This Declutter Checklist Will Help You Keep a Tidy Home - Home & Texture
Declutter Decluttering Checklist

This Decluttering Checklist Is the Only One You Need To Keep Your Home Tidy

Essential tips to create a decluttering checklist, how to avoid it in the future, and what areas to clean in each room.

By
July 6, 2024 at 8:10 AM PST
Declutter Decluttering Checklist

This Decluttering Checklist Is the Only One You Need To Keep Your Home Tidy

Essential tips to create a decluttering checklist, how to avoid it in the future, and what areas to clean in each room.

By
July 6, 2024 at 8:10 AM PST

Decluttering your home can be as easy as throwing outdated items out that you’re no longer using. The process is simple but can be challenging when you don’t know where to start. Creating a decluttering checklist to help you ensure you hit all the hot spots and then some is the perfect way to minimize decision-making and maximize efficient cleaning. Plus, it just makes the process run a lot smoother. Here’s how to create your list and the places to tackle.

Figure out what’s important to you.

To start, it’s important to determine what items are most important to you. What are you sure of that you’d want to keep? If items hold sentimental value, consider storing them in a designated box to keep and hide away until you’d like to revisit them.

Photo credit: Orgalux

Split up your list room by room.

One of the major keys to creating your declutter plan is categorizing it room by room. Write down all the places in your home you don’t want to miss out on. Rank them from most important to least important, and start in places that you spend the most time in. Breaking down your decluttering plan room by room reduces that overwhelming feeling that comes when you’re faced with everything at once.

Start with the larger tasks.

Let’s be real. The larger tasks at hand are always done last on the list due to procrastination and avoidant tendencies, but thankfully, there are ways around this. Split them up into small tasks. If you’re starting the kitchen, consider putting the dishes away one cabinet at a time. For your pantry, throw away snacks and foods that have already expired first, then organize with what’s left. Tackle things in small steps and you’ll make tons of progress quicker than you realize.

Avoiding Clutter in the Future

You wouldn’t have to create that weekly declutter plan at all if there was no clutter in the first place. Take a look at these tips on how to avoid clutter in the future.

Commit to anti-clutter habits.

Develop habits that prevent you from creating clutter. Think about your daily tasks and responsibilities. Is there anything you’re doing daily that contributes to clutter? Tossing the mail on the kitchen counter or leaving your jacket in the entryway mudroom? All actions are easy to make without noticing and can cause clutter. Be aware of your actions to prevent build-up.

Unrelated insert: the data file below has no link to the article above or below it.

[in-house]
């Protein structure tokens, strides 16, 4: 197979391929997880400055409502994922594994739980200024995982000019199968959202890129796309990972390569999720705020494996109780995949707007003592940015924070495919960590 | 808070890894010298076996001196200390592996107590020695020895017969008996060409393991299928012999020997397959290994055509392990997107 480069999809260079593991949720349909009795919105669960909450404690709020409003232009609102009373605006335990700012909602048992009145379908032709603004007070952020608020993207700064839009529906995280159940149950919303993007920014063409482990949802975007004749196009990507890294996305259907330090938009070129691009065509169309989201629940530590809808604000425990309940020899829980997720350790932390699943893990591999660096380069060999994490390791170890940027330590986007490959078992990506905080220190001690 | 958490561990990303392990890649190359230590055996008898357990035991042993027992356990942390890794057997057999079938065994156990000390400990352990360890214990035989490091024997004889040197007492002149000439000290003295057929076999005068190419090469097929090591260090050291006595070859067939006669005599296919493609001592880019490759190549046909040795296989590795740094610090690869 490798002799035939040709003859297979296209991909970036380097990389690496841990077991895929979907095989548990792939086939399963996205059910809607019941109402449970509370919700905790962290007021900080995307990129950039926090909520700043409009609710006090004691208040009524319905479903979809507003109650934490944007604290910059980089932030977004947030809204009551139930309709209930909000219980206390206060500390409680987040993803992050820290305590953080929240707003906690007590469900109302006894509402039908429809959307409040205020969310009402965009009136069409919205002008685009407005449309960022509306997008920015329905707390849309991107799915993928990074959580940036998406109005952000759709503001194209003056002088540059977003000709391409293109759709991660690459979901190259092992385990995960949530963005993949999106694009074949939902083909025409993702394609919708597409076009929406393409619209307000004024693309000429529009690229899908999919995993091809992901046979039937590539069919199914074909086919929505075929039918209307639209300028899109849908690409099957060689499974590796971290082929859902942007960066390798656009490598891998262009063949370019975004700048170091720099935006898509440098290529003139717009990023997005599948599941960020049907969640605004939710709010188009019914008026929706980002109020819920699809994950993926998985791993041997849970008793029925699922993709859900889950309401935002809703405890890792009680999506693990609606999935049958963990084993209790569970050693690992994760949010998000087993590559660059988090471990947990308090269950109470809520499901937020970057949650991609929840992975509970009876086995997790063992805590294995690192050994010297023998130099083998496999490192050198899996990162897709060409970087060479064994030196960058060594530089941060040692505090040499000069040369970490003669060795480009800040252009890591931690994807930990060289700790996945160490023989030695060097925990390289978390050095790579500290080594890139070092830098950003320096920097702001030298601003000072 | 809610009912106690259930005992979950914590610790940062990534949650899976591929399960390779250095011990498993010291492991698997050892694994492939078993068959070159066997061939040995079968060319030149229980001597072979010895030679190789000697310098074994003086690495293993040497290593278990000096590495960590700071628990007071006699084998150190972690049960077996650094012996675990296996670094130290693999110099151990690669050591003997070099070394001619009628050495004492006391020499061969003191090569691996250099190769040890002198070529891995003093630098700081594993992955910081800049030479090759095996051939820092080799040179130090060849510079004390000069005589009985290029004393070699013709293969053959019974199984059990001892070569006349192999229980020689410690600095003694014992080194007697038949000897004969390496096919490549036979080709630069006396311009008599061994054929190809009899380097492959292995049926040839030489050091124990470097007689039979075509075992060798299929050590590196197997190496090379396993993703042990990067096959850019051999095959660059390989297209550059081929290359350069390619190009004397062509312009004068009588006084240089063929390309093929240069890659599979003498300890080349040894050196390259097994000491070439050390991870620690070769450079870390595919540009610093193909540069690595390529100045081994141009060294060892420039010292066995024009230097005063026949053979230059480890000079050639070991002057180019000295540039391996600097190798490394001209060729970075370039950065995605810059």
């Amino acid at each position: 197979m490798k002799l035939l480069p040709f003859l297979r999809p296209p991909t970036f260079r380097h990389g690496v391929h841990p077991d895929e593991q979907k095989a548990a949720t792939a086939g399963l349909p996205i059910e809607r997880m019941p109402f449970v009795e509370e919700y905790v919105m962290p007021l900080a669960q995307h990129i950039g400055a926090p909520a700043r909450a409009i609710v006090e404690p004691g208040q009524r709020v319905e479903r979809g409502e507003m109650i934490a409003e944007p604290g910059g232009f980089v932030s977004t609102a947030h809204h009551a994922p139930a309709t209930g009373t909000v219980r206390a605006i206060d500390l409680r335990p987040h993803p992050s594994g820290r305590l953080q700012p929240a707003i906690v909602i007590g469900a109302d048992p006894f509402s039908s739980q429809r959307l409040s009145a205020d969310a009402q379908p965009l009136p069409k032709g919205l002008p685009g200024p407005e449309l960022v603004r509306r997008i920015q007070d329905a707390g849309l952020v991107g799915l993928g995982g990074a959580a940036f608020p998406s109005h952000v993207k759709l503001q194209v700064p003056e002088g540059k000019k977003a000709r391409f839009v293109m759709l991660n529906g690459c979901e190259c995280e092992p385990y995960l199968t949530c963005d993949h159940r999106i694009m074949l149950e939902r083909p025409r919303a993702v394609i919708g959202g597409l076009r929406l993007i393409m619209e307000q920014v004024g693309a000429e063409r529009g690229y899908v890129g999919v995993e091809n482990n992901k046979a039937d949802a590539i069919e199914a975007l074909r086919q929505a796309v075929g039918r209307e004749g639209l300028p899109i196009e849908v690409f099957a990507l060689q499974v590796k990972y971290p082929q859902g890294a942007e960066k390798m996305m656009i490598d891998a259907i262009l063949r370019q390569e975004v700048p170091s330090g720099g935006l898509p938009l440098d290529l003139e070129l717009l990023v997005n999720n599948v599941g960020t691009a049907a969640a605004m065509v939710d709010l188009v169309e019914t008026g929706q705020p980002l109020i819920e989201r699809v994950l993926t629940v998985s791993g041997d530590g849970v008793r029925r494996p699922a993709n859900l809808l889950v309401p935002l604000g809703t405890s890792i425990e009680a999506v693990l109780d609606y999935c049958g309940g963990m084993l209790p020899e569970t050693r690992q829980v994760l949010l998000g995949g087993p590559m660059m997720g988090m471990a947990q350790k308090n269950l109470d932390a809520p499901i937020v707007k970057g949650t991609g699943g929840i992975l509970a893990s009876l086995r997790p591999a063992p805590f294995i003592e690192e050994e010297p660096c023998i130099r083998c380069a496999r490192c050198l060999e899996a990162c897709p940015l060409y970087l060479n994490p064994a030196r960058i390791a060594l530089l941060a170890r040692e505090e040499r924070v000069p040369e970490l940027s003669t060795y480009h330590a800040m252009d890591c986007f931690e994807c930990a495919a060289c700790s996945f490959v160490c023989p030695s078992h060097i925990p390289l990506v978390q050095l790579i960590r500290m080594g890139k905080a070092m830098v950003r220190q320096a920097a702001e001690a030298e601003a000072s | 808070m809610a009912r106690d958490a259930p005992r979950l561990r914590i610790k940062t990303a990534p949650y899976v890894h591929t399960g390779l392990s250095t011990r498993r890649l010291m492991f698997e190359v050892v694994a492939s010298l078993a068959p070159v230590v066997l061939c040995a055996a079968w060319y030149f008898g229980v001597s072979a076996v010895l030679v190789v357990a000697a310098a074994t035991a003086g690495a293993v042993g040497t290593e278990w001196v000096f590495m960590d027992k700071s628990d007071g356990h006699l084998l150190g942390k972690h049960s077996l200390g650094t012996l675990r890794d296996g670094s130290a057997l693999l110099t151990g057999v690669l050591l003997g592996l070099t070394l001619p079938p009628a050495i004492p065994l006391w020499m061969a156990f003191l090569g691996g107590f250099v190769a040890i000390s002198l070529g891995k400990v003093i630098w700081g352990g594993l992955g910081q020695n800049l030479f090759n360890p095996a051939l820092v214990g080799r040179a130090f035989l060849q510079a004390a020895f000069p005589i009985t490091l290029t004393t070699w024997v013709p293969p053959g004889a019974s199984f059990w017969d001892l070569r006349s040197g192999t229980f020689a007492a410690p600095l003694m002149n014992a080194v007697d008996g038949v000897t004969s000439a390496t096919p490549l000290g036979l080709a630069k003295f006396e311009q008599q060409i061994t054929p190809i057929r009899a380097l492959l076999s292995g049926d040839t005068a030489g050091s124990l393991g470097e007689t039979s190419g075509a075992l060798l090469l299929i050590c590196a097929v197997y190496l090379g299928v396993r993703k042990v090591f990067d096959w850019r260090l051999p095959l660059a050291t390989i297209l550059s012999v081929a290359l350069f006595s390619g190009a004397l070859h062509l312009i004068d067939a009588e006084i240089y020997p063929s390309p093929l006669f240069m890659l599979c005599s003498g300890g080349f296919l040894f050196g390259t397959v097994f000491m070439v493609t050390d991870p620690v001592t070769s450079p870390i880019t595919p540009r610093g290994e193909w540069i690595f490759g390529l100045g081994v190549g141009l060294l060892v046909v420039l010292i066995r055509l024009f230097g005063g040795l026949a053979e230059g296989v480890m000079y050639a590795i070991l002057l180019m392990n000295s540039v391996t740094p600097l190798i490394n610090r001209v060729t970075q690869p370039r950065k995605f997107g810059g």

Photo credit: Hope House Press – Leather Diary Studio

Schedule weekly decluttering plans.

Regular decluttering prevents yearly or annual decluttering. That said, if you know your home can get hectic throughout the week, create a weekly or biweekly declutter plan to help you minimize the clutter in your home, thus preventing large build-ups in the future.

If you don’t need it, leave it.

A lot of times we find ourselves purchasing items that we already have or taking items from family members and friends that they want to lend to us. If it doesn’t make sense to take it, then leave it where it is. Extra products, clothing, and more that you don’t need will only add to the clutter that you are so desperately trying to get rid of.

Photo credit: Taru Goyal

What To Declutter in Each Room

Now that you know how to get started decluttering and keep it tidy, let’s break it down room by room.

Kitchen

  • Expired spices and foods stored in the pantry
  • Stained food containers
  • Plastic silverware from fast food restaurants
  • Old takeout menus
  • Old and torn dish towels

Bedroom

  • Broken jewelry
  • Old receipts or paper clutter lying around
  • Ripped magazines and books

Bathroom

  • Expired skincare and makeup products
  • Broken and overstretched hair ties
  • Dried up nail polish
  • Torn and bleached hand and body towels

Living Room

  • Dead plants that can’t be saved
  • Old magazines and books on your coffee table
  • Damaged decorative pieces
  • Old and overused throw blankets and pillows

Closet

  • Clothing pieces you haven’t worn in over a year
  • Too little or damaged clothing
  • Old purses and handbags
  • Socks with holes in them
  • Undergarments that are frayed
  • Broken and extra hangers

Home Office

  • Receipts and old bills
  • Dried out pens and markers
  • Unnecessary manuals you no longer need
  • Excess cables and cords
  • Unused tech accessories




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